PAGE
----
Friday, April 2, 2010

"Bravo!" rather than banal...

MTC by ARM

Last studio session, we had a lecture by Howard Raggatt, one of the ARM directors… his speech was really amusing, at least to me… it wasn’t a formal lecture like many would imagine, we were just basically sitting around a meeting table and listened to him talking through his slides on tv. His talk managed to keep me awake despite of being sleepless the night before... so I think that’s pretty impressive.

So, what the speech was about? Well, he was basically presenting his philosophy about architecture. If you are not in design business, you might not aware that design industry is classified into many schools of thought. That is why, you might see some architects design weird/ugly/iconic buildings and some still go with the standardized/banal/boring buildings.

When I started doing this course, I didn’t have any idea at all about this philosophical side of architecture, in fact I didn’t really know what architecture is about except that ‘architect ‘draws’ building’… but during my first year, I was brainwashed by my mentor and tutor into the adaptation of minimalism and modernism architecture and it happened many times that I was ‘accused’ of being a modernist. (modernism is a style that flourished around 50s (after WW2)… it responds to the industrial boom and internalization of tastes and focuses more on functions rather than aesthetic, many schools had evolved after modernism)

Anyway, back to Howard Raggatt’s speech, I really like the part when he was saying about ”not knowing what architecture is and keep asking “what the hell am I gonna do now?” (quoted from my note- may/may not be his exact words but something along the line)”… so I thought, hey… this is so sensible… because every time I approach design, I never knew what should I do… I need to go into a deep thinking, researching, analyzing etc. etc. before I could actually get into designing… I guess, for an architect who commits to any particular style, he would probably approach the design process by reviewing the set of rules that the school has. Let’s say, he was asked to design a house, if he is a functionalist, the first thing that he probably does is to look into the function of spaces of the house, he goes into massing the programs, rationalizing the spaces etc etc…and when he is given a school/library/office/gallery project, he would do the same, function comes first…or in another words (coined by Sullivan)“form follows function”…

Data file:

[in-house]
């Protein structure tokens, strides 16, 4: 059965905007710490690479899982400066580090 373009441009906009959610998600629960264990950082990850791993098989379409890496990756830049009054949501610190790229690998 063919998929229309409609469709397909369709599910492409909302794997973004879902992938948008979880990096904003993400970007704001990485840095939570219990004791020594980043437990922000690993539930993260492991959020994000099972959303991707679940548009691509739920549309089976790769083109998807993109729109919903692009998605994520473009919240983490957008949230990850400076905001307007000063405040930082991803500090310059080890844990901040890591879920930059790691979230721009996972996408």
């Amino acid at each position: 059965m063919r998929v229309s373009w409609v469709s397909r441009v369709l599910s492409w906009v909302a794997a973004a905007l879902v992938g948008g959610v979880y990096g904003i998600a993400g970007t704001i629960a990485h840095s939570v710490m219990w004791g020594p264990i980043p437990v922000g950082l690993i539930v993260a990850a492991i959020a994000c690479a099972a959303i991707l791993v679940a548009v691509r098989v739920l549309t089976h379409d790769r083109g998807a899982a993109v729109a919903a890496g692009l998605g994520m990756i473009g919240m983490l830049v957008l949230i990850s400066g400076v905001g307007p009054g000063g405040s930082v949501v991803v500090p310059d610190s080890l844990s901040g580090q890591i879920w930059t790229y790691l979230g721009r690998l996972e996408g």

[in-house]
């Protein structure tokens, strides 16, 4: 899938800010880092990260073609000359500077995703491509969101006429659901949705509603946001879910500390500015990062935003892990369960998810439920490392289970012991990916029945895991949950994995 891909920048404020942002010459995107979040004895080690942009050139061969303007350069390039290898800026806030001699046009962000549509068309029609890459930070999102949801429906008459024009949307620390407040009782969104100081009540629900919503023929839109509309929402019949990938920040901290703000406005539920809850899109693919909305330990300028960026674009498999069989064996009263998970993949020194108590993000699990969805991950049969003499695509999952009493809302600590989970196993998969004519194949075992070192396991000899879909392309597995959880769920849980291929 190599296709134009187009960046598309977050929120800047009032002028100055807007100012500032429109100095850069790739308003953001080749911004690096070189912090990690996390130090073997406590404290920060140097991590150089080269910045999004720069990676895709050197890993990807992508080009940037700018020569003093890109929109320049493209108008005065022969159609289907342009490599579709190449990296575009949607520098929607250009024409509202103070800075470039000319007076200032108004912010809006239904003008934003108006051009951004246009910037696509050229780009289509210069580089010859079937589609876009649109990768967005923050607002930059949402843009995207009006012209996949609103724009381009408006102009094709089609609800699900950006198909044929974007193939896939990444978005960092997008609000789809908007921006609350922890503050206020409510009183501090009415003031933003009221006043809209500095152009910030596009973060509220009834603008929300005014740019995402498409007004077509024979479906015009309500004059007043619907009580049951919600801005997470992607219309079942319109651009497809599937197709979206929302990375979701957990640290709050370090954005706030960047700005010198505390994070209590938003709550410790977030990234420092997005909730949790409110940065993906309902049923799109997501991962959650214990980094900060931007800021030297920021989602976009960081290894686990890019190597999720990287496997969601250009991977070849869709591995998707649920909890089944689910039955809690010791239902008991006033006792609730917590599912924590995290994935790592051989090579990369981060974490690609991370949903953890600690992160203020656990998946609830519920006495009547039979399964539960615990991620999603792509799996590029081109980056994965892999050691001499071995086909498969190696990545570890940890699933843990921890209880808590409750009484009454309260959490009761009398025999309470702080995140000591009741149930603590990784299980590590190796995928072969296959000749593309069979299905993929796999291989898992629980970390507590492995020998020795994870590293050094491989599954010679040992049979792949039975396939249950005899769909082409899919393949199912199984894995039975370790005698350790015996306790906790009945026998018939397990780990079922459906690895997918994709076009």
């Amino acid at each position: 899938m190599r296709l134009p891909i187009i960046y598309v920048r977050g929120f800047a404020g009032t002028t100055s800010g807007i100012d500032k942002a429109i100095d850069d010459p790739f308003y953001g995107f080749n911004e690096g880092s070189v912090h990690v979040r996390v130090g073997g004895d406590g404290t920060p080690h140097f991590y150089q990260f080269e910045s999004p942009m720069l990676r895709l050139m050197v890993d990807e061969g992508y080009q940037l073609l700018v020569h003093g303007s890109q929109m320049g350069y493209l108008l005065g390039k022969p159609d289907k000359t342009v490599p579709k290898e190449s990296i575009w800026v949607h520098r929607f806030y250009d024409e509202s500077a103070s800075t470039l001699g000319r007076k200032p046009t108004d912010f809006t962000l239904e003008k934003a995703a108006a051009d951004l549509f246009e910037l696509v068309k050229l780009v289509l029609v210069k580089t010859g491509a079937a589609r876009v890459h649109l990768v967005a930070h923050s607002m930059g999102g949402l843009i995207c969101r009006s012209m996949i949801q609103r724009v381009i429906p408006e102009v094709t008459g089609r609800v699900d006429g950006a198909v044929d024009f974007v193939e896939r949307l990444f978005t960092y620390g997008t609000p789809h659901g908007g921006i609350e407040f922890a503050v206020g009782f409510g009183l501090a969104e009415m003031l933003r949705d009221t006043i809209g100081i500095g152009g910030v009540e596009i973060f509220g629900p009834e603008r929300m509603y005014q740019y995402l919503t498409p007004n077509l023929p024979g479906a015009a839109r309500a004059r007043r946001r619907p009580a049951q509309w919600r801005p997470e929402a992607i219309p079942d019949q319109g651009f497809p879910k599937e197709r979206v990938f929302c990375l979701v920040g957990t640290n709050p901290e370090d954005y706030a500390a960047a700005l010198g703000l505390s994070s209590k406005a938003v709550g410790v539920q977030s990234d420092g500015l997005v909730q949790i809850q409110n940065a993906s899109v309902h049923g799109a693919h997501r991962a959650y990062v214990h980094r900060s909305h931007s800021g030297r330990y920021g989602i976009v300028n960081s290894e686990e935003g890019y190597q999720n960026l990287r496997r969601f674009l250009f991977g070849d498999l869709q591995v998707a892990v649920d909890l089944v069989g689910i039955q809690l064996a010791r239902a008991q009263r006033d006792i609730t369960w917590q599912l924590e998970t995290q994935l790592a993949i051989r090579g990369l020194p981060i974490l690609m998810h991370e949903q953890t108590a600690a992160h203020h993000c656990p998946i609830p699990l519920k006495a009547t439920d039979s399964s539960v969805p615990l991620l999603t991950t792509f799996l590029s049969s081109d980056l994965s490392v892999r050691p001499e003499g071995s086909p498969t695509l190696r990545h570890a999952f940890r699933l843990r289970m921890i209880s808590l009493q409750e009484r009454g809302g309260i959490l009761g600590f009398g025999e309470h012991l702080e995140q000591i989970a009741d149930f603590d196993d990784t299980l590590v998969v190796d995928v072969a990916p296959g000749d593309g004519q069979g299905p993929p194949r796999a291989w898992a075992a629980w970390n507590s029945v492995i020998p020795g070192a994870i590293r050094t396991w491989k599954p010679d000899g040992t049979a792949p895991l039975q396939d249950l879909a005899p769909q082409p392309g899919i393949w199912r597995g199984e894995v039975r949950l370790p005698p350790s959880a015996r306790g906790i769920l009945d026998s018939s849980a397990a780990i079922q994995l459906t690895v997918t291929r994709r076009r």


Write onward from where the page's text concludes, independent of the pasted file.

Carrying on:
BUT… some projects do need a different approach and the disparity is ambiguous. What I mean is, a house designed for Mr A might need to have function as its priority while for Mr B, aesthetic is more important than the rest, even though both houses are designed at the same period of time by the same architect. Some projects need to look clean and minimal while some demand for superfluous ornamentation. It is hard to determine what to be prioritized in every design. So, if the project has a potential to be meaningful by having extreme ornament, would a minimalist transgress his rules of clean and plain or would he go with his taste and left the project to be meaningless ?. So, a commitment in architecture is really unnecessary while the exploration of how we design is a fundamental thing. In short, architecture is a search/journey rather than a commitment to any particular school.

OK, I think, this is a long debated issue by many architects and some may disagree with me. But for me, I’m detaching myself from any commitment of any particular styles in architecture. Besides, ain’t I too young to be committed? XD

and...
the idea of meaningful architecture sounds tasty! hahaaa... I love meaningful stuffs, though sometimes they are useless or crappy... you know, that sort of sentimental kind of things...

OK, nanti ada orang 'cengey' marah tak buat kerja...

2 comments:

Anonymous said...

gambar tu cantik.
*everything else written after that was lost*

"apa, dah habis kelas? sedapnya lena"

KIAMBANG said...

tak faham pun takpa... lena mmg syok =)